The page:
“A new scientific truth does not triumph by convincing its opponents and making them see the light, but rather because its opponents eventually die, and a new generation grows up that is familiar with it.”
Max Planck’s comment is right in line with what we learned last time from physicist Thomas Kuhn’s seminal work The Structure of Scientific Revolutions about how paradigm shifts come to be adopted. Kuhn also speculated that it takes a full generation for a paradigm to shift.
How long is a generation? This blog post from biological anthropologist Greg Laden provides a pithy answer:
“Short Answer: 25 years, but a generation ago it was 20 years.
“Long answer: It depends on what you mean by generation.”
(The post continues with an entertaining and informative commentary. It’s short, and worth a read.)
If these three scientists are correct, then the trends we’ve been looking at in this series will take another 20-25 years to become the law’s “new normal.” That can make us feel either impatient or complacent, but before we get too settled in our position, we might keep in mind the lessons of this year end 2010 New York Times article that points out that we often envision the new normal by extrapolating from the recent past, which makes for a lousy planning strategy. Why? Because we don’t take into account a simple, game-changing factor:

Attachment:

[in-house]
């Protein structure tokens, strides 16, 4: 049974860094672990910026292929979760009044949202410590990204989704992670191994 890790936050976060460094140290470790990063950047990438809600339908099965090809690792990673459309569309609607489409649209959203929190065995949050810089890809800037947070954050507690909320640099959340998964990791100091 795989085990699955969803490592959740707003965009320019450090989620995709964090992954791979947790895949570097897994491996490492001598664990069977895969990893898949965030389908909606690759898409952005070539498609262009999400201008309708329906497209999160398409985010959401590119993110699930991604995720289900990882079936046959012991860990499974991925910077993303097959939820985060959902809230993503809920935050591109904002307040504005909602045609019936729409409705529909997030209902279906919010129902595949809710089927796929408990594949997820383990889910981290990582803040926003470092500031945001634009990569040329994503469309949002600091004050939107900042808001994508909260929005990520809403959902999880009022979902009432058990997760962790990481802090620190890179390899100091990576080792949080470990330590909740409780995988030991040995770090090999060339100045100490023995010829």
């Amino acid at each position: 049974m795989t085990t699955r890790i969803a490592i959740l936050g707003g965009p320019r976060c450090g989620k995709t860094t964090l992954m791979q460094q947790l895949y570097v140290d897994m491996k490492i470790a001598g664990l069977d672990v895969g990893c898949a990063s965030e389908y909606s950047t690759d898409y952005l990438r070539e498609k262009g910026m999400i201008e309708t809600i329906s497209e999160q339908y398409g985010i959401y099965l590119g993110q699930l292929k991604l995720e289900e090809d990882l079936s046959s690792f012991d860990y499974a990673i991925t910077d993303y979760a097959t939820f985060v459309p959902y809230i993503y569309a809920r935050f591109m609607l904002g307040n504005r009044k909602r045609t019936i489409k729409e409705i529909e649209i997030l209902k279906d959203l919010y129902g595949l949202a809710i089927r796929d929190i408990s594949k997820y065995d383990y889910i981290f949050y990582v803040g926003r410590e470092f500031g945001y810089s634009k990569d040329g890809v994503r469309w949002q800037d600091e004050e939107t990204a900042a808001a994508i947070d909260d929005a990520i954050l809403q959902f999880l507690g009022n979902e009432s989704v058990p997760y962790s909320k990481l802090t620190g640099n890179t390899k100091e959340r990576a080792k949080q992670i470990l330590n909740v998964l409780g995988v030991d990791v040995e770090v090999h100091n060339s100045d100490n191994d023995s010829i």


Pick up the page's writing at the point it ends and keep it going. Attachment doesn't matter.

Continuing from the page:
The element of surprise.
Many of the predictions made in this series are surprising, to be sure, but even more surprising is that these things are already happening but many of us just aren’t seeing them. Why not? Because our brains literally can’t take them in.
In this post at the end of 2014, we looked at research from the emerging field of cultural neurology that suggests our brains’ observation and cognitive faculties are so linked to our cultural context that we simply can’t see paradigm shifts when they happen. Our cultural bias blinds us. We’re caught in The Emperor’s New Clothes syndrome.
Who can see the shift? The new generation. By the time the new paradigm’s “opponents eventually die, and a new generation grows up that is familiar with it,” the paradigm we can’t see now will be the only one the new generation has ever known.
And just to make things a bit more complex, as we’ve also seen before, some trends don’t sustain their momentum, and some paradigms never shift for lack of a following. Which is why passivity doesn’t serve us in times of great change.
What’s the alternative? We can position ourselves to be surprise makers instead of surprise takers. We can grab the new paradigm and run with it, and in so doing help to shape it the way we’d like.
We’ll talk next time about how we can do that.